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The Carletonian

The Carletonian

The Carletonian

Student Activities Programming Board hosts mask making event for Midwinter Ball

On Friday, Feb. 1, dozens of students filtered in and out of an upper Sayles classroom, stocked with paint and sponge brushes, sticky gemstones and an ombre of markers to decorate pre-cut masks for the Midwinter Ball. In this mainstay of Carleton’s annual campus traditions, students talked about the upcoming dance, what they were wearing and what songs they wanted to hear. Studio art majors sat side by side with STEM friends, coming together over Crayola and cardstock. 

The CSA funded the plethora of craft materials, but the event’s organizers nevertheless hope to provide a wider variety of types of masks and decorations in the future. 

The event is the result of an effort by a Student Activities Programming Board (SAPB) organizer, Gideon Antwi ’26. On the board, he serves as one of the chairs of music and dance — they work to support the CSA and a variety of other campus organizations. 

Through this event, Antwi worked to extend the Ball from beyond the three hours that it runs. During his first year, the Midwinter Ball, he said, “just happened. I didn’t know what was going on, but one day I got the wristband in my mailbox.” This year, however, he organized this event to give people a taste of the theme, but also to kick off the midterm break, to punctuate how special the ball is for Carleton.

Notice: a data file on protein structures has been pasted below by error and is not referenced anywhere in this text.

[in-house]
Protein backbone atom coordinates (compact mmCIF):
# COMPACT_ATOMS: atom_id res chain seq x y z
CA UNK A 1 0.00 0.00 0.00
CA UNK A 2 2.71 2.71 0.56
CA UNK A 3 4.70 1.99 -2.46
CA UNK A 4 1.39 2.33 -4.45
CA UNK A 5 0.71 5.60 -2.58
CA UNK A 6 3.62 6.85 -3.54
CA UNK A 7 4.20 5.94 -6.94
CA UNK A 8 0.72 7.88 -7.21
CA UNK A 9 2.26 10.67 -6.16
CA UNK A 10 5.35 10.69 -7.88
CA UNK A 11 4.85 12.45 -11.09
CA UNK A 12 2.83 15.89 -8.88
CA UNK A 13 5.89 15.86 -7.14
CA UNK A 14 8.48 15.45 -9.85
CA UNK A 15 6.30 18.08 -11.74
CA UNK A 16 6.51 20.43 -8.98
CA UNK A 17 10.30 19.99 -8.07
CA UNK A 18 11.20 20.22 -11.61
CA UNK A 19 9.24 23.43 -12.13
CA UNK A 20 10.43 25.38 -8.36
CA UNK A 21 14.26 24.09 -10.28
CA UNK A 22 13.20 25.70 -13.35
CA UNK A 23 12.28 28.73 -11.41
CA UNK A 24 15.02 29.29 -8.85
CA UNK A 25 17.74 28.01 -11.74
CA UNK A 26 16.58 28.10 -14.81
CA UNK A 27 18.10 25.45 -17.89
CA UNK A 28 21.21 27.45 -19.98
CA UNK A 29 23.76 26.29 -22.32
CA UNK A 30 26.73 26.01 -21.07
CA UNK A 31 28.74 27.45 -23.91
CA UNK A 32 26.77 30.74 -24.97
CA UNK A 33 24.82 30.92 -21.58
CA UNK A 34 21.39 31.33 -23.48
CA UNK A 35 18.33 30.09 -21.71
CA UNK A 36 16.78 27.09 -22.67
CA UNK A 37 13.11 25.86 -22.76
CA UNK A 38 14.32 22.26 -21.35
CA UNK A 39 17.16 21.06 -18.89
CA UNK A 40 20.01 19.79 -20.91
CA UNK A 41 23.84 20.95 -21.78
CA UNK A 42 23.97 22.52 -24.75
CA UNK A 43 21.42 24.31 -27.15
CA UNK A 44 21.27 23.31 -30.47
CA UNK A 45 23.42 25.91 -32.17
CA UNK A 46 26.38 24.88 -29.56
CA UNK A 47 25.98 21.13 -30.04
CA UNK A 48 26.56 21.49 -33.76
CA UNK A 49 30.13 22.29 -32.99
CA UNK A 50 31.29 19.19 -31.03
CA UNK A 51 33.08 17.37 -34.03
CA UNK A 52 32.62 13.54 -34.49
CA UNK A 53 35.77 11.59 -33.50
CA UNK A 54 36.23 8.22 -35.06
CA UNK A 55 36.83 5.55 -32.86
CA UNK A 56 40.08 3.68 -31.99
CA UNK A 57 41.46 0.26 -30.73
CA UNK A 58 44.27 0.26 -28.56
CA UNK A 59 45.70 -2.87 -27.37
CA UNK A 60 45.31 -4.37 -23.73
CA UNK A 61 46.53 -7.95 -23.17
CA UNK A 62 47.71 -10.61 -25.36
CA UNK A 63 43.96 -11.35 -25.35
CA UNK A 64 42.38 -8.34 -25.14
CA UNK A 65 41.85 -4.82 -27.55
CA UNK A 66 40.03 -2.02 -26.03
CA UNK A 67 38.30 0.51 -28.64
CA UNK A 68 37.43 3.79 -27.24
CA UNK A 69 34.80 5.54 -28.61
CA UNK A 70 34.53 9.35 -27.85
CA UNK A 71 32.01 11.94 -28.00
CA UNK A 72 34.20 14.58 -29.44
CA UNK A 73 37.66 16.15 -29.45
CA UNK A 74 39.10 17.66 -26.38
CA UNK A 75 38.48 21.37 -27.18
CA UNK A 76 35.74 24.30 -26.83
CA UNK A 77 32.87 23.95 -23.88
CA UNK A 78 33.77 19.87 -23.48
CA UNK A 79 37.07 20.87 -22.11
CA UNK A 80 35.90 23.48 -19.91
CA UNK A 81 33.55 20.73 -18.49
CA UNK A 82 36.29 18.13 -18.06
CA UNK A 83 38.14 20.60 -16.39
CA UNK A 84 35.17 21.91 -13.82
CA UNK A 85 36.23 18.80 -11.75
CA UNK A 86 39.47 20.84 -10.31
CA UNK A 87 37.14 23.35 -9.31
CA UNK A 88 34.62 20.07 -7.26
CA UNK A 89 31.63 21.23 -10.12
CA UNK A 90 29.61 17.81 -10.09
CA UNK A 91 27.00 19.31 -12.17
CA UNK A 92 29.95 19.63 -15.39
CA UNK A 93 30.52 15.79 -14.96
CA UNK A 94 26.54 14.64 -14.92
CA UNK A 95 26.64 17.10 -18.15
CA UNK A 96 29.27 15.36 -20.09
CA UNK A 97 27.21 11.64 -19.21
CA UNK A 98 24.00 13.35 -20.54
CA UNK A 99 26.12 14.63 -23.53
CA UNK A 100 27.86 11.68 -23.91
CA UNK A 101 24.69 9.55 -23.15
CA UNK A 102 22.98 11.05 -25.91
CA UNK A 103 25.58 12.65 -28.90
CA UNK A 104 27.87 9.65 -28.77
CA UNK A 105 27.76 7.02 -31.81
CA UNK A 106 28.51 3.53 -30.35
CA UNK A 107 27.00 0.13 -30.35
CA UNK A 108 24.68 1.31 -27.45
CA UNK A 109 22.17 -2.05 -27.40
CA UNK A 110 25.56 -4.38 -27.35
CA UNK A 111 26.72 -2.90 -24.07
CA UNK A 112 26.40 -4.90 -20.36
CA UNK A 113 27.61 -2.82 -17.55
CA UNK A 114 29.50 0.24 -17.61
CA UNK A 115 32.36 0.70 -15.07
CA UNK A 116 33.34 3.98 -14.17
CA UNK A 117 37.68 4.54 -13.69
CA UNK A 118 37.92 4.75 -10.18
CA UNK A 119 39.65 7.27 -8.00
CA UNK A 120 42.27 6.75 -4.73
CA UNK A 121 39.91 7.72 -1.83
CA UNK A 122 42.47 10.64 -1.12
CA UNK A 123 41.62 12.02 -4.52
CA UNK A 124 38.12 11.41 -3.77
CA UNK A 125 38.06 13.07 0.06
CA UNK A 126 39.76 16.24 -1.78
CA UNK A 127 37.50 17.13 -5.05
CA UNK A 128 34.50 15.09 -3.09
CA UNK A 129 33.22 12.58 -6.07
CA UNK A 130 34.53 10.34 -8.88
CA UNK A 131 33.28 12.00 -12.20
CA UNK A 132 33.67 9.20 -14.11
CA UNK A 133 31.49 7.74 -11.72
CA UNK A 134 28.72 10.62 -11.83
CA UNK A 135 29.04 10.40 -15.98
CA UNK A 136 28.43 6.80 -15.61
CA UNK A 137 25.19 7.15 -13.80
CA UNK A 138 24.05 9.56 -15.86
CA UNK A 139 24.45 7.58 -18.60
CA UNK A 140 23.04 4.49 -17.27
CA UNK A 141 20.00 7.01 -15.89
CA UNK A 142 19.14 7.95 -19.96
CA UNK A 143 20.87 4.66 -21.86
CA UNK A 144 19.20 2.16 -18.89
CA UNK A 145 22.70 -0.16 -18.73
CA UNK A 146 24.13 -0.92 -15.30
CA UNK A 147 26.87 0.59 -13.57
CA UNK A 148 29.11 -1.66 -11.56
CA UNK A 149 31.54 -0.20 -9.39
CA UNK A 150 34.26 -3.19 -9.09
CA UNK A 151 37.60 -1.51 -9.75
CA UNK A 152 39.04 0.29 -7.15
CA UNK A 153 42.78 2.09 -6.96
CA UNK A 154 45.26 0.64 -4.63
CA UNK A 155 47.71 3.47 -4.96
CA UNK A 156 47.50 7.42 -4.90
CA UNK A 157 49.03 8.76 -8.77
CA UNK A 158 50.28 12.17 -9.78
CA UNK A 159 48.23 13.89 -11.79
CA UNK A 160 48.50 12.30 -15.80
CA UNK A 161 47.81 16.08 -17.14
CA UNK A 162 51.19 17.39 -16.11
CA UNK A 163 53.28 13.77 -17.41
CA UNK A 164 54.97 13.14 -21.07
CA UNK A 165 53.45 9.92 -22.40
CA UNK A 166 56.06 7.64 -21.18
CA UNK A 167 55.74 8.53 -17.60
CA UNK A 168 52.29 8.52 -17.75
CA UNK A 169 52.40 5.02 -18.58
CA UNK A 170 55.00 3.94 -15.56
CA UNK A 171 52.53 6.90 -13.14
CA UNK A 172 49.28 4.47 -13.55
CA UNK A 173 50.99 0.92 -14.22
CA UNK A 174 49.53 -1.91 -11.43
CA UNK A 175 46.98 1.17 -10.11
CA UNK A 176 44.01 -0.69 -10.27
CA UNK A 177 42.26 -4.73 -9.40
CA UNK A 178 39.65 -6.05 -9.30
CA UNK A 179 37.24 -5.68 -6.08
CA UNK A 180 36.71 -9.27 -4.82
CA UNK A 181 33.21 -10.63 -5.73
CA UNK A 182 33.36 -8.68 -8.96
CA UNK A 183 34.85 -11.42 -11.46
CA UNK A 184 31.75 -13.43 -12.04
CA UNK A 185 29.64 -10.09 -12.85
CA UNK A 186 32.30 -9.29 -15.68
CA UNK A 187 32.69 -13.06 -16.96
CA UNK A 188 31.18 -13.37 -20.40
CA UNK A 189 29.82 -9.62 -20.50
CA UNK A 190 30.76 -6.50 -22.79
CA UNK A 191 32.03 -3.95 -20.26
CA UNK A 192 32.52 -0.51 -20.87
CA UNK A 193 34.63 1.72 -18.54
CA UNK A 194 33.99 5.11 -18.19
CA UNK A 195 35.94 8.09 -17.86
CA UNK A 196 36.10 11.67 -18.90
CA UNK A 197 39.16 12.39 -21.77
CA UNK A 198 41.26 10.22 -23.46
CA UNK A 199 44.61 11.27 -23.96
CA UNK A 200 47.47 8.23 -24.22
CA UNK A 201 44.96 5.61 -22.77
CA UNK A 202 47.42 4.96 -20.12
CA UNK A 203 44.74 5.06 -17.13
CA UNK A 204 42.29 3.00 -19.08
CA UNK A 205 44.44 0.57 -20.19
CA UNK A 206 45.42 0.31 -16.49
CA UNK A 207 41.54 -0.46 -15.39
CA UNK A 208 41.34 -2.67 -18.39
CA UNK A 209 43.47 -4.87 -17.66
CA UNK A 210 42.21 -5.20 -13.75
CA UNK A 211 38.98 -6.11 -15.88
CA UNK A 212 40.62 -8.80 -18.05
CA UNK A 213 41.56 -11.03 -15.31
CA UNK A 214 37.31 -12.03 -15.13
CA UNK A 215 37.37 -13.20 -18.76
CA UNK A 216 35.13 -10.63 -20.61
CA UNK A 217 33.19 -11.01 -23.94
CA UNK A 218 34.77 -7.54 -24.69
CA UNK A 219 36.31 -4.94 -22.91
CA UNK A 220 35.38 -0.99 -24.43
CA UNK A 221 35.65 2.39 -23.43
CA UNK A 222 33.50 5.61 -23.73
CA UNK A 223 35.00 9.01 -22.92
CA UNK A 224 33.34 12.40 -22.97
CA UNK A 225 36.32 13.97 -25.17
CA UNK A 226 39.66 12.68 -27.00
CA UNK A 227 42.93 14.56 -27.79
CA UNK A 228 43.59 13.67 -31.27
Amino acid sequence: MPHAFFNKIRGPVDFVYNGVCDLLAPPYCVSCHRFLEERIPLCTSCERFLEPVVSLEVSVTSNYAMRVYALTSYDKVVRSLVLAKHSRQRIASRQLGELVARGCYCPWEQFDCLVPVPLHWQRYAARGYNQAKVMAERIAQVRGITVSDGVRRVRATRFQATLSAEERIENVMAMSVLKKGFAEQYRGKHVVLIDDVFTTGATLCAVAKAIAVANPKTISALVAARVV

“[Midwinter Ball] happens every year,” Antwi explained. He wondered why the campus does not accompany it with more activities for students to get excited about. He said he hopes that other events — such as Sproncert — could embrace their crafting potential. 

More than anything, Antwi said, it’s about providing “a space for people to come together,” to just “be creative.” He added that “if you’re not in the humanities or the arts, you don’t have those opportunities to be creative.” Antwi was inspired by paint and sips he had attended — they created a low stakes, social environment to create art. 

He explained that these past two years are the upswing from COVID-19, in which in-person activities — from crafting to dancing — were discouraged. Now, as the campus atmosphere has changed since peak-pandemic times, “people want to be more involved, to do more things.”

This crafting mask-making event illuminated the ball by creating a “build up” for it, generating enthusiasm. By doing so, it made the ball all the more meaningful. 

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